To the Mom of an Addict This Mother’s Day

mother of an addict

Mother’s Day can be a mixed holiday for mothers of addicts.

For many parents of addicts, holidays can be a reminder of damaged family dynamics or the struggles their children are facing. As the parent of an addict, you may be feeling alone, depressed, ashamed, or like you’ve let your child down. Our drug and alcohol treatment team is here to support addicts and their families along the road of recovery. This Mother’s Day, we’re sharing support and insight for mothers of addicts and alcoholics.

For the Mom of an Addict – Forgiving Yourself

As parents, we all want the best for our children. We want them to grow into adults who will live happy, productive, and fulfilled lives. But the disease of addiction does not allow for this, and it does not discriminate. Sons and daughters of all ages, educational levels, parenting styles, and demographics face the difficulties of addiction.

As the parent of an addict, you’re likely blaming yourself for what your child is struggling with. But we need to remember that addiction is a disease. As the American Society of Addiction Medicine puts it, “Addiction is a primary, chronic disease of brain reward, motivation, memory and related circuitry.” [1] When these systems aren’t working properly, a child will seek drugs or alcohol, no matter the cost.

While you may have done everything in your power to help your child avoid the perils of addiction, the disease found them anyway. Mothers of addicts need to remind themselves that though they’ve done everything they can, their child has still made the choices that put them in this situation. If you have a grown daughter or son, you need to realize that you cannot control their behavior, and if they continue to make bad decisions, this is not your failing anymore. It is a grown adult’s decision. [2] You must forgive yourself and recognize what you have done within your power to help your child throughout their life.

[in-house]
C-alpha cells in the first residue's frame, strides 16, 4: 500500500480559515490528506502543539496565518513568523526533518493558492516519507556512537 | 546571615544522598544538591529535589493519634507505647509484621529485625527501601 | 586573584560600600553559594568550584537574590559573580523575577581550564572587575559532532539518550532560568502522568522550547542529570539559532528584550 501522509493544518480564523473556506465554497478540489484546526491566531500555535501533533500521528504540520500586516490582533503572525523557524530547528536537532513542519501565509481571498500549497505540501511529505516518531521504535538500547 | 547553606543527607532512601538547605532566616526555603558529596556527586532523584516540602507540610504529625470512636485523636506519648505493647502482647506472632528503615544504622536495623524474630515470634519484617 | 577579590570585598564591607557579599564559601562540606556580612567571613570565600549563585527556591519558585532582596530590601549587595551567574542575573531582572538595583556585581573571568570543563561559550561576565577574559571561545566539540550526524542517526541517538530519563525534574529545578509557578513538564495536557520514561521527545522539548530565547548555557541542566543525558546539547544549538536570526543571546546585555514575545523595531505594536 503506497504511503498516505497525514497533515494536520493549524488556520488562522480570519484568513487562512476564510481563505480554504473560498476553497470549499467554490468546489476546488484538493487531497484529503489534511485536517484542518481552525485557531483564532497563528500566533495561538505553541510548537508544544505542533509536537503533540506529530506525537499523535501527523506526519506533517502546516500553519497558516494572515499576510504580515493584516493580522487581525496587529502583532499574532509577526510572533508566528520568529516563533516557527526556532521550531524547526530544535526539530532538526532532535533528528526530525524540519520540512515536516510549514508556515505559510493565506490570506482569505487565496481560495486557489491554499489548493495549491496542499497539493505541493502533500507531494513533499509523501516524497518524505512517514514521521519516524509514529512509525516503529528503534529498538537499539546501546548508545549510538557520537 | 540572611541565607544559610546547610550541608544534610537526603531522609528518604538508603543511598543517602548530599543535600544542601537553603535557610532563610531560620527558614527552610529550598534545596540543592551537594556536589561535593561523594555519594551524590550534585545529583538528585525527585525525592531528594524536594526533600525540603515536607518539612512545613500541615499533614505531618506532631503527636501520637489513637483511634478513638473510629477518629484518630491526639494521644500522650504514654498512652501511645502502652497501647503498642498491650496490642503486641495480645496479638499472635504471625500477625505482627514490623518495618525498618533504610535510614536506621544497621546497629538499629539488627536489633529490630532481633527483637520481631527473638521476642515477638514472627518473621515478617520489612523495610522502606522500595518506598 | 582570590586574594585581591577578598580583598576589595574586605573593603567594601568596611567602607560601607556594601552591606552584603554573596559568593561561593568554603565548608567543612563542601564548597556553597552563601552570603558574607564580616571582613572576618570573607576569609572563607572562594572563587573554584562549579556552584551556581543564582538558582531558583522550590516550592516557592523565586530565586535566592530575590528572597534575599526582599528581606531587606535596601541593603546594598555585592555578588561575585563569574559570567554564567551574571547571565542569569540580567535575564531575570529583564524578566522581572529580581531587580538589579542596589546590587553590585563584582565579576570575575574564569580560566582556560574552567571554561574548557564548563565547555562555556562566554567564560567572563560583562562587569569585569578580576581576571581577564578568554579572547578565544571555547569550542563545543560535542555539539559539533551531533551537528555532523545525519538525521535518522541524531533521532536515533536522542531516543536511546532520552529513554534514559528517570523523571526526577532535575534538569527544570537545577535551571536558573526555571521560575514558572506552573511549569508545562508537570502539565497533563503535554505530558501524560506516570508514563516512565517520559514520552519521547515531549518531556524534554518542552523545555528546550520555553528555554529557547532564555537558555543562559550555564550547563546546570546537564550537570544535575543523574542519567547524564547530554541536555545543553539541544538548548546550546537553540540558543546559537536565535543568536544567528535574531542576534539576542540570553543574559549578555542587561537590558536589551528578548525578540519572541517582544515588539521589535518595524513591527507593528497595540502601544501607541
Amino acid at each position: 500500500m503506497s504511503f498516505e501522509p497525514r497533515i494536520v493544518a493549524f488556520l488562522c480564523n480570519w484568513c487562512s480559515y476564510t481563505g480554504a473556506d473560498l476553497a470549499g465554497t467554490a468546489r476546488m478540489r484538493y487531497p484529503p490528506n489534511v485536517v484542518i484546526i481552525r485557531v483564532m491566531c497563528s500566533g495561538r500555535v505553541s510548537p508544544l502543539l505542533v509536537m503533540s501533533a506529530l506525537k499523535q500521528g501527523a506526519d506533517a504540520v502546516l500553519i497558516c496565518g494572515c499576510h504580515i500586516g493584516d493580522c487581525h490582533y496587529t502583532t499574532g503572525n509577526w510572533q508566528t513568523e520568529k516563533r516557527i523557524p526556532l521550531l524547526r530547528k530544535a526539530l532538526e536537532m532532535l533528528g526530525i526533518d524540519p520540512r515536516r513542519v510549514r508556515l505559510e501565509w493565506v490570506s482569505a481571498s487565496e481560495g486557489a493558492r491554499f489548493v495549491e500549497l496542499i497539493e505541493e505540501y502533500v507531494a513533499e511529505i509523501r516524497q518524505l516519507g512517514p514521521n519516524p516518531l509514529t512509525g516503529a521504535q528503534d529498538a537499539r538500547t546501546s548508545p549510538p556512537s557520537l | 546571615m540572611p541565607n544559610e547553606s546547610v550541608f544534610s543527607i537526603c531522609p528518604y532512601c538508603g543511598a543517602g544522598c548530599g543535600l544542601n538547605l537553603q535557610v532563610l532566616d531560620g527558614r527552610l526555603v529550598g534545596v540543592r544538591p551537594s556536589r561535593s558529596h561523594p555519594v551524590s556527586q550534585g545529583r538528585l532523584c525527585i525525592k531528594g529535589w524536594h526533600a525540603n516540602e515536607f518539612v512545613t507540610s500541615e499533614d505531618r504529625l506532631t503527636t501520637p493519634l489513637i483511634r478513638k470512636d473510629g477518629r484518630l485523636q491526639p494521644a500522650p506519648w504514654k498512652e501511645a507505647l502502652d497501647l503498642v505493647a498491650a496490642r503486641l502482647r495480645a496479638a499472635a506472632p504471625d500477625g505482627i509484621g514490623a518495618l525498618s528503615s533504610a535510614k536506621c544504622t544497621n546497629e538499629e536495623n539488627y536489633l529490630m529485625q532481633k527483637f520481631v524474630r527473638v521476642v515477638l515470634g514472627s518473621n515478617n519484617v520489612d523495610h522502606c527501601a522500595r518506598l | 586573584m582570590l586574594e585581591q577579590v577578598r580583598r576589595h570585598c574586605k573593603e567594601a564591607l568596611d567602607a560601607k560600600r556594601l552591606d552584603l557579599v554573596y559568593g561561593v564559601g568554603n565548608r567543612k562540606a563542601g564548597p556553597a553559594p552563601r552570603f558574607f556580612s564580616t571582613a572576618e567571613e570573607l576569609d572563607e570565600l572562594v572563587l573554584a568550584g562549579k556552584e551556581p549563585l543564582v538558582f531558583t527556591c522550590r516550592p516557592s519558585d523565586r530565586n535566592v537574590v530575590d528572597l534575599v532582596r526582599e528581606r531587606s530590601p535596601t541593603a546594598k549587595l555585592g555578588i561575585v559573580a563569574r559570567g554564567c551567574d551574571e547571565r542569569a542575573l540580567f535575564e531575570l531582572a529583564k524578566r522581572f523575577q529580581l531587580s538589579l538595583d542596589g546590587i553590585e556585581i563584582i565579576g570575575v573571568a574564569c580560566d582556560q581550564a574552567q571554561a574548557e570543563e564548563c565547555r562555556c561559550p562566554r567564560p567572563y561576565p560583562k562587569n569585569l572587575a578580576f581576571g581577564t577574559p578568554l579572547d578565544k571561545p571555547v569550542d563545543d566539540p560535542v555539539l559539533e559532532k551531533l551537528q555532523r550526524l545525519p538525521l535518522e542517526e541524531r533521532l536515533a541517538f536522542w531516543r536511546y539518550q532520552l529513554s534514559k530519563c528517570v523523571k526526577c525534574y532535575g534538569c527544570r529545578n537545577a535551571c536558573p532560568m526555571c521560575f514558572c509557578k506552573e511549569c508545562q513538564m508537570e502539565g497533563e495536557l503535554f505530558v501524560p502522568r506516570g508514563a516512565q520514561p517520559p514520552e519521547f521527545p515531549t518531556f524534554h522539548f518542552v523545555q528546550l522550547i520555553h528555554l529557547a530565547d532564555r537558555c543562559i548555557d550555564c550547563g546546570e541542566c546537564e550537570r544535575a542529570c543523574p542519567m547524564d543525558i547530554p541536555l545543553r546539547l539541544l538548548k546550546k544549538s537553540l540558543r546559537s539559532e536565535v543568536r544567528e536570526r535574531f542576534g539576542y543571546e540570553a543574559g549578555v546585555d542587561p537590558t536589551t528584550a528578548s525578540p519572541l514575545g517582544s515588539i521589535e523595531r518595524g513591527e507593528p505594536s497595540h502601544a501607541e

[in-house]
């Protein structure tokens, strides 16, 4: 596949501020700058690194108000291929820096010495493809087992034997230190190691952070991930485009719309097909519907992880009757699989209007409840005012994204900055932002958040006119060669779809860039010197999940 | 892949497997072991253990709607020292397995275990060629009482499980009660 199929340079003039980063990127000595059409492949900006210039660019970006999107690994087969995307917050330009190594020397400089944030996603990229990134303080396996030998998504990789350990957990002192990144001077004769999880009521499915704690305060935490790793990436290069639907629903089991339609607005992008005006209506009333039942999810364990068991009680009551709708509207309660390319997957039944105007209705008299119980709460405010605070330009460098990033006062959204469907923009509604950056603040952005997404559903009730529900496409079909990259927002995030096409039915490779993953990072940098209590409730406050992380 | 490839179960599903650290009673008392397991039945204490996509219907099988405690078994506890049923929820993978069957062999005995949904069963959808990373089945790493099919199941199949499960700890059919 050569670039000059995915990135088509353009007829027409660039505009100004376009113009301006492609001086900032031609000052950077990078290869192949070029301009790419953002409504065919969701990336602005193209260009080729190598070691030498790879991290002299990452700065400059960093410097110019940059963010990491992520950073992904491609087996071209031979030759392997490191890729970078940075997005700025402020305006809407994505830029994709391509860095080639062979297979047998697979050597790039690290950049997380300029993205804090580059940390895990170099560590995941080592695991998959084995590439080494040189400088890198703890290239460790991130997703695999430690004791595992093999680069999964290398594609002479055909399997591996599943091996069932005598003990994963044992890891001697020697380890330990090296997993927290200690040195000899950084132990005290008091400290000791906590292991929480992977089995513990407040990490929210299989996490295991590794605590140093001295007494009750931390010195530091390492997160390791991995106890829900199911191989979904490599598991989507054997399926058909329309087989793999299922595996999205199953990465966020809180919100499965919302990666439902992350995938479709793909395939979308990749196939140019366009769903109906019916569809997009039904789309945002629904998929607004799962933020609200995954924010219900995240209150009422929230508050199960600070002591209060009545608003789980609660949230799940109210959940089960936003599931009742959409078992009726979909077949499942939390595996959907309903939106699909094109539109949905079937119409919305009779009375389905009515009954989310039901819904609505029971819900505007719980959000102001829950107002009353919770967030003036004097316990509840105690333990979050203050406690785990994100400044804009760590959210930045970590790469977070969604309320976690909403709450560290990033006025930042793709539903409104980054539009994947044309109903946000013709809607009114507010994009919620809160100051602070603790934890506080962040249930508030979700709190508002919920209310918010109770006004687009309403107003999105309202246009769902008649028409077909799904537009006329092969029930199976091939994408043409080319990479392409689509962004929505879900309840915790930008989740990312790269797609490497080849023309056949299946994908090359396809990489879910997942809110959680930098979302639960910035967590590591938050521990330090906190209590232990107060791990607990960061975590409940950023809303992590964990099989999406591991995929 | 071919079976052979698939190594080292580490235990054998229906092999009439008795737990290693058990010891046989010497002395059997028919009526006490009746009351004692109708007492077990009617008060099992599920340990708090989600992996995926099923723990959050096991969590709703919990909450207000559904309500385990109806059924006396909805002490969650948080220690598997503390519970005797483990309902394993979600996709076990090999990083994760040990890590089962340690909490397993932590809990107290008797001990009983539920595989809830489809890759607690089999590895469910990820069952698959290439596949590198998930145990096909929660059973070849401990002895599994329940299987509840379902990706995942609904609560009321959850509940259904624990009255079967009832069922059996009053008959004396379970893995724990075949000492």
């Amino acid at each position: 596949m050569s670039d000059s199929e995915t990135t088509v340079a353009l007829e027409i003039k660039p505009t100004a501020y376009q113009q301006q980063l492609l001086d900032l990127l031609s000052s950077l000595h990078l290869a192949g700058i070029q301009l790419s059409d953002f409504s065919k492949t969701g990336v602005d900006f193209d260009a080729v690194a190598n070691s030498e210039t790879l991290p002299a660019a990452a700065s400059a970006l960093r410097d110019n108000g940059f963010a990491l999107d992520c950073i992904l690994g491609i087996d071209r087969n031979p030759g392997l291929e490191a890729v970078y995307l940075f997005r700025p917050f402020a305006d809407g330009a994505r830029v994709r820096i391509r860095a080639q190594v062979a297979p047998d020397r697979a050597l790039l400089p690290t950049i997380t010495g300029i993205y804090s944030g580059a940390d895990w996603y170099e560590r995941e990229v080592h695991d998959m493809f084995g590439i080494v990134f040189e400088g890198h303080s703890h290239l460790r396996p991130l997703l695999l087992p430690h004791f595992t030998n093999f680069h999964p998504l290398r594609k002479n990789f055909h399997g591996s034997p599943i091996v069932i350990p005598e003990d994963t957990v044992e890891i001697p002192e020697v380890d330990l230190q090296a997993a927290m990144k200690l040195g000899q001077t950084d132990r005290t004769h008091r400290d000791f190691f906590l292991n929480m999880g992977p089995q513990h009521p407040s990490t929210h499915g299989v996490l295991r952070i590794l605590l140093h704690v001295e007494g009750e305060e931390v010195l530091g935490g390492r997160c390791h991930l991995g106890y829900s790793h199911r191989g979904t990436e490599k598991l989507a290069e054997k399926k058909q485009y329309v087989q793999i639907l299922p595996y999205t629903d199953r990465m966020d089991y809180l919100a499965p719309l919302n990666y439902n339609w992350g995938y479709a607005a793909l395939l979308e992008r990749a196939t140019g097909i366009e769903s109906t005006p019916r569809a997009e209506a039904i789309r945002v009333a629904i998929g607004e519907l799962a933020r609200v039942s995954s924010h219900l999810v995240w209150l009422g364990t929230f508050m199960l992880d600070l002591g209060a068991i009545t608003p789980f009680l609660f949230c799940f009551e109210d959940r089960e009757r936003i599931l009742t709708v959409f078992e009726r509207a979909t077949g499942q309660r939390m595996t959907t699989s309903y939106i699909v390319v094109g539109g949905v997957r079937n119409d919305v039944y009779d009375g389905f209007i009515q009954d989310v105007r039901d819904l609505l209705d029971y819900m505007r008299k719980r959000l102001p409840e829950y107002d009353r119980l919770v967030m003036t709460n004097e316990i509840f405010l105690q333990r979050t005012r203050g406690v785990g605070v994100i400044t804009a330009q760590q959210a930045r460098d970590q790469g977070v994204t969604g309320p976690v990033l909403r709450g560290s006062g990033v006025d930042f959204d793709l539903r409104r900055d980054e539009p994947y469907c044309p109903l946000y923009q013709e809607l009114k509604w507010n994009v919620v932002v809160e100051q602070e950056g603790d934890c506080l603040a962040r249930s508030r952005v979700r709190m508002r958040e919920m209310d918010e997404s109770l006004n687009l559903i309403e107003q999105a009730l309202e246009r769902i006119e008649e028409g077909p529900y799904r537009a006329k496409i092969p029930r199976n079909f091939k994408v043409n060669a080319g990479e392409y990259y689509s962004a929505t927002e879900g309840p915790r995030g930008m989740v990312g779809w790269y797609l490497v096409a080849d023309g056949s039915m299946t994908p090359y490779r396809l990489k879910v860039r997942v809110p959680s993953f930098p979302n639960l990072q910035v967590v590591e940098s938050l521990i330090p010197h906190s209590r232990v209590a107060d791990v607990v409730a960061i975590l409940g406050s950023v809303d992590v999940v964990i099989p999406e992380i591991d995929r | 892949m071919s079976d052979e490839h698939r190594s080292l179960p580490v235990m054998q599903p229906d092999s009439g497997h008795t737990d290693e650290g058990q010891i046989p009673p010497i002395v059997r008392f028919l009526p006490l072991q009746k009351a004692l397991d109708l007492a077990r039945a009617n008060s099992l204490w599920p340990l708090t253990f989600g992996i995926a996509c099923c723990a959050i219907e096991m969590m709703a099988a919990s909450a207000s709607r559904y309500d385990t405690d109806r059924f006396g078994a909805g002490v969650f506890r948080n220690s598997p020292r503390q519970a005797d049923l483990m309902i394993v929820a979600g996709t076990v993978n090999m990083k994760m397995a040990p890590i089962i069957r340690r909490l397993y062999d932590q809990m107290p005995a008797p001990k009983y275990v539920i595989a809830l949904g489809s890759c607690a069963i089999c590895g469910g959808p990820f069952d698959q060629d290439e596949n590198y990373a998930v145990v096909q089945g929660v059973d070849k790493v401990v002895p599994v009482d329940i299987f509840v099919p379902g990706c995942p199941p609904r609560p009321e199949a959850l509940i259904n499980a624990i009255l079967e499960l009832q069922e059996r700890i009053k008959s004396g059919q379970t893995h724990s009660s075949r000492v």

Helping vs Enabling an Addict

Mothers want to do everything in their power to keep their daughters and sons from suffering. This can often mean bailing your daughter out of jail, paying her medical bills, or giving her money so she doesn’t wind up on the streets. While you mean well, some behaviors are actually enabling the addiction to continue.

Many mothers exhibit enabling behaviors that they don’t even recognize. Rather than enabling your child’s addiction, help them get healthy by connecting them with options for residential addiction treatment in Tampa.

For more support and guidance on healing from your child’s addiction, call 888-280-4763.


  1. American Society of Addiction Medicine – Definition of Addiction
  2. Psychology Today – 7 Tips for Mothers of Adult Addicts

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Alyssa is Banyan’s Director of Digital Marketing & Technology. After overcoming her own struggles with addiction, she began working in the treatment field in 2012. She graduated from Palm Beach State College in 2016 with additional education in Salesforce University programs. A part of the Banyan team since 2016, Alyssa brings over 5 years of experience in the addiction treatment field.